|William F. Friedman (1894-1969)|
Friedman was born as Wolfe Frederick Friedman, then part of imperial Russia, now Chisinau, capital of Moldova, as the son of Frederick Friedman, a Jew from Bucharest who worked as a translator and linguist for the Russian Postal Service, and the daughter of a well-to-do wine merchant. Friedman's family fled Russia in 1892 to escape the virulent anti-semitism there, ending up in Pittsburgh, Pennsylvania. Like many other too, Friedman was introduced to cryptography already as a child while reading Edgar Allan Poe's famous short story "The Gold-Bug". Actually, I also heart of ciphers and secret writings for the first time as a child with the very same story of an adventure where the protagonists after deciphering a secret message were lead to a buried treasure.
Friedman studied at the Michigan Agricultural College and received a scholarship to work on genetics at Cornell University. In September 1915, Friedman joined Fabyan's Riverbank Laboratories outside Chicago, a private research laboratory. As head of the Department of Genetics. Besides other industrial and agricultural topics, there was a cipher department at Riverbank studying the "Baconian Cipher," i.e. secret messages which Sir Francis Bacon had allegedly hidden in various texts during the reigns of Elizabeth I and James I and Friedman became interested in the study of codes and ciphers. When Riverbank was asked to train the military in the use of codes, Friedman was assigned as the principal instructor. Friedman served as a lieutenant in G6A2, the crypt unit of the American Expeditionary Forces during World War I, as the personal cryptographer for General John J. Pershing.
He returned to the US in 1920 and published an eighth monograph, "The Index of Coincidence and its Applications in Cryptography", considered by some to be the most important publication in modern cryptography to that time. His texts for Army cryptographic training were well thought of and remained classified for several decades. In 1921 he became chief cryptanalyst for the War Department and later led the Signals Intelligence Service(SIS)—a position he kept for a quarter century. In 1929 he was selected to be the head of the newly organized Signal Intelligence Service (SIS). There, he created the organizational foundations of a cryptologic structure which evolved into the Army Security Agency (ASA) in World War II. In the process, he led the transition from paper and pencil cryptology into the modern era characterized by the application of machines to both cryptography and cryptanalysis.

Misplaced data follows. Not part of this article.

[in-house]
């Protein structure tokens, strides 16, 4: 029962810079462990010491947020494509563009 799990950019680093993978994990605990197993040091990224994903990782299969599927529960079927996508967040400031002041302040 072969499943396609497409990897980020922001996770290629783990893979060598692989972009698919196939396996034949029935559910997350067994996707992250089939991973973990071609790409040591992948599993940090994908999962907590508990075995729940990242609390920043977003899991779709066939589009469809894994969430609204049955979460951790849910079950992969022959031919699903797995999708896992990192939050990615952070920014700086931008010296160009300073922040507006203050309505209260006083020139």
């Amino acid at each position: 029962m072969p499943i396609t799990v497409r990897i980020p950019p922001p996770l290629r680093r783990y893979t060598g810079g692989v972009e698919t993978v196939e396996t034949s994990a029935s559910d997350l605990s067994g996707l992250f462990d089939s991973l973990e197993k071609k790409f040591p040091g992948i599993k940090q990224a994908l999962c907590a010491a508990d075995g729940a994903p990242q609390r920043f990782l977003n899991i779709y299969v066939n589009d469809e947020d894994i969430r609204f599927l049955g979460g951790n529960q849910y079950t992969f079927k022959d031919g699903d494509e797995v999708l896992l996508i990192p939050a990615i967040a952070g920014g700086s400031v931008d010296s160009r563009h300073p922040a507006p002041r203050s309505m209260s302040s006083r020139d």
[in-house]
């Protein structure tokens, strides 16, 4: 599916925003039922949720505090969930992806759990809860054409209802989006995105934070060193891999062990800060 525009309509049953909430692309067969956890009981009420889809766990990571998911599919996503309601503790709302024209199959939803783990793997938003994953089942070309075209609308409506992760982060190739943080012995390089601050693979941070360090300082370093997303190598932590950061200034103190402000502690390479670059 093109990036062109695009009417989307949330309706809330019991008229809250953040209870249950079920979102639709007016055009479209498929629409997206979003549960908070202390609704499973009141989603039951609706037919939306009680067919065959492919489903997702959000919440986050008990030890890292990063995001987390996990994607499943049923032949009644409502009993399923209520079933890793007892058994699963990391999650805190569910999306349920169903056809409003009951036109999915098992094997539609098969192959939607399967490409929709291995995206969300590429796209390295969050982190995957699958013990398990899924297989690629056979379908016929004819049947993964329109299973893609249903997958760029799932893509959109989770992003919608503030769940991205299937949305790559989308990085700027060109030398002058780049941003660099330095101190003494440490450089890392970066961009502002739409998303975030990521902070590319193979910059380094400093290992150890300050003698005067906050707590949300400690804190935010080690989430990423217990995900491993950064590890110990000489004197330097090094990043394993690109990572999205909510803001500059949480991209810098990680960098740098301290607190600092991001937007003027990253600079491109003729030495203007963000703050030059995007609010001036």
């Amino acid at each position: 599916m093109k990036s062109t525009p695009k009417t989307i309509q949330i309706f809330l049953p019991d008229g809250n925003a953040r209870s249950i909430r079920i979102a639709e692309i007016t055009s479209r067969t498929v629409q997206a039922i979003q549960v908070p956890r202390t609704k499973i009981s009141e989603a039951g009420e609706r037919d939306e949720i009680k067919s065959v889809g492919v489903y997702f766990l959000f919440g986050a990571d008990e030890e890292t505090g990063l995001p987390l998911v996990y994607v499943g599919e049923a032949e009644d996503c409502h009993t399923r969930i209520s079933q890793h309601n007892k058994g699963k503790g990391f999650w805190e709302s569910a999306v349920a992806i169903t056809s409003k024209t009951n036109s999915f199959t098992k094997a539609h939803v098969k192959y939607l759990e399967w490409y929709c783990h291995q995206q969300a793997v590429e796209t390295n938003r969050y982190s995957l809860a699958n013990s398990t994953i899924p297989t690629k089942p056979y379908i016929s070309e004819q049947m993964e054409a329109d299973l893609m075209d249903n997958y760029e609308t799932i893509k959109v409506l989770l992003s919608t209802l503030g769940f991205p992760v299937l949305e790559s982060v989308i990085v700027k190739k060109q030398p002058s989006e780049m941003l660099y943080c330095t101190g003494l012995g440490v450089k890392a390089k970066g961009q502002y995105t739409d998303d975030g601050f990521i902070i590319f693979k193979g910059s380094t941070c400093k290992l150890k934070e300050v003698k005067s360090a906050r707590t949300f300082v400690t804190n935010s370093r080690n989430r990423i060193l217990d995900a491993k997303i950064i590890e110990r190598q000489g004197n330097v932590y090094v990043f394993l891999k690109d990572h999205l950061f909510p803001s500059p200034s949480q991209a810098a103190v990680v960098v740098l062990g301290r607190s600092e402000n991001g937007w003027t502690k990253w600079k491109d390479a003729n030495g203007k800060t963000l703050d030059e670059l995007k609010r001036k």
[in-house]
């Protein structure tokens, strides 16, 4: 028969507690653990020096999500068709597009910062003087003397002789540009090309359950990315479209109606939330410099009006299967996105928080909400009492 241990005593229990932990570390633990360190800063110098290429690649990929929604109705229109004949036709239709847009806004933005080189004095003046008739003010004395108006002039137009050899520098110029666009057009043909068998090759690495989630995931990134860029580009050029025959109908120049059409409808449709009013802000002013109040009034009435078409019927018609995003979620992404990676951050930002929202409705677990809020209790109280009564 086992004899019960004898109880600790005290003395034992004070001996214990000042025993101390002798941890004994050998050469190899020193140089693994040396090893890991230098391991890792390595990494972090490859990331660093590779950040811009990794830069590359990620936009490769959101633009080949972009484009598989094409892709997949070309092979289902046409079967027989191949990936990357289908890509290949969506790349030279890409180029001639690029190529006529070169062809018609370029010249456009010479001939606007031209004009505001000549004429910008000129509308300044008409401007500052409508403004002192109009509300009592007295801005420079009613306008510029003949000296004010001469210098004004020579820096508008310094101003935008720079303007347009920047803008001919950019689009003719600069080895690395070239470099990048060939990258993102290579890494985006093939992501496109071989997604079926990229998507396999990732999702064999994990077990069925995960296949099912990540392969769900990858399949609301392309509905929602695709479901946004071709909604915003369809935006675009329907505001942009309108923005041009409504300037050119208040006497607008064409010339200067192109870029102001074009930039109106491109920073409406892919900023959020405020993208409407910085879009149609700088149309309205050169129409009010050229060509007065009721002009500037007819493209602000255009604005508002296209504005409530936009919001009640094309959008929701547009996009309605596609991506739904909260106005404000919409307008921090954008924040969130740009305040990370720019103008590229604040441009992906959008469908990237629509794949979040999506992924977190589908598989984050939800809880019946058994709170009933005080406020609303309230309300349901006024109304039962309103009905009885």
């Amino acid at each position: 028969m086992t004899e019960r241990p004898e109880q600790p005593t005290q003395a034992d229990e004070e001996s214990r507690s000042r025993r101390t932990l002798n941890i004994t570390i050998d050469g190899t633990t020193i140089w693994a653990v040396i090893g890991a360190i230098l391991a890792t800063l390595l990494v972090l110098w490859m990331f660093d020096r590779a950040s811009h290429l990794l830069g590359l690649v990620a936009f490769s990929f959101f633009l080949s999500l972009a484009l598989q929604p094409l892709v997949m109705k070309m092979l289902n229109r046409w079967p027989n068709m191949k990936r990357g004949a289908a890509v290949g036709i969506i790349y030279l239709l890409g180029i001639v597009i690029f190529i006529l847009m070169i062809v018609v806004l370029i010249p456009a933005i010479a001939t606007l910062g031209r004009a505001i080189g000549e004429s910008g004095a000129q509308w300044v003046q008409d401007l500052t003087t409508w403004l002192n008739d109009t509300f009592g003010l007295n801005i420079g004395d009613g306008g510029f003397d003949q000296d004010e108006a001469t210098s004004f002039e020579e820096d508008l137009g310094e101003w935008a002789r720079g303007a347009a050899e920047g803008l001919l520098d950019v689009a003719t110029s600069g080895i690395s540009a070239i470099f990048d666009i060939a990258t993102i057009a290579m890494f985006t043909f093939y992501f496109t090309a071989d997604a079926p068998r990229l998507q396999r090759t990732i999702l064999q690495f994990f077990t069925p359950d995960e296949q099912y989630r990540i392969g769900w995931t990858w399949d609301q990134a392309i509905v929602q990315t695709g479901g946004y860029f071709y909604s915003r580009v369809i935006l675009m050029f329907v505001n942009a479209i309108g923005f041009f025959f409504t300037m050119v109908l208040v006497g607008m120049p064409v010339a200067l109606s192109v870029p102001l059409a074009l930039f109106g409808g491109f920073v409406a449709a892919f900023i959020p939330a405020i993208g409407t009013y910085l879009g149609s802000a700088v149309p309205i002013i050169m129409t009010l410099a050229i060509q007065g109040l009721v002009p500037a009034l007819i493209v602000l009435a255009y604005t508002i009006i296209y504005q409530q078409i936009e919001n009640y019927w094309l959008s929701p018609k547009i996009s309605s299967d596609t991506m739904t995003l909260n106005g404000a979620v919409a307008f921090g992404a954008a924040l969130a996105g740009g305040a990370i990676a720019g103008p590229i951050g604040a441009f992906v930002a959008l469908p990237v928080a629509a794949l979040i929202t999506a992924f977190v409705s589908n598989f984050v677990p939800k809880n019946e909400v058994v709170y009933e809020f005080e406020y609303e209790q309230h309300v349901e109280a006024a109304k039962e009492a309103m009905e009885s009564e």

On the outbreak of World War II Friedman became involved in Magic, the codename given for the American operation to break the Japanese diplomatic and military codes. The Communication Special Unit (US Navy) and the Signals Intelligence Section (US Army) worked together in monitoring the traffic of coded messages sent by the Japanese Government and the Imperial Headquarters to their commanders at sea and in the field. In 1939 Japan began using a new cipher machine invented by Jinsaburo Ito. Nicknamed the Purple Machine, the code was not broken until September 1940 by Friedman and his team. However, because of the large volume of intelligence being received by the staff of Magic, they were unable to give adequate warnings about the proposed attack at Pearl Harbor. With increases in the number of people working at Magic they were able to discover the attack plan at the Battle of Midway. This enabled Admiral Chester Nimitz to use this information to fight off a much larger force and halt the Japanese offensive in the Pacific.
Following World War II, Friedman remained in government signals intelligence. In 1949 he became head of the cryptographic division of the newly formed Armed Forces Security Agency (AFSA) and in 1952 became chief cryptologist for the National Security Agency (NSA). Friedman produced a classic series of textbooks, "Military Cryptanalysis", which was used to train NSA students. During his early years at NSA, he encouraged it to develop what were probably the first super-computers, although he was never convinced a machine could have the "insight" of a human mind. Friedman also spent much of his free time trying to decipher the famous Voynich Manuscript, written sometime between 1403–1437. However, after four decades of study he finally had to admit defeat, contributing no more than an educated guess as to its origins and meaning.
At yovisto you can learn more about cryptology in the lecture of Gresham College Prof. Raymond Flood on 'Public Key Cryptography: Secrecy in Public'.
References and Further Reading
-  Cryptologic Almanac 50th Anniversary Series, William F. Friedman
-  William Friedman at Spartacus Educational
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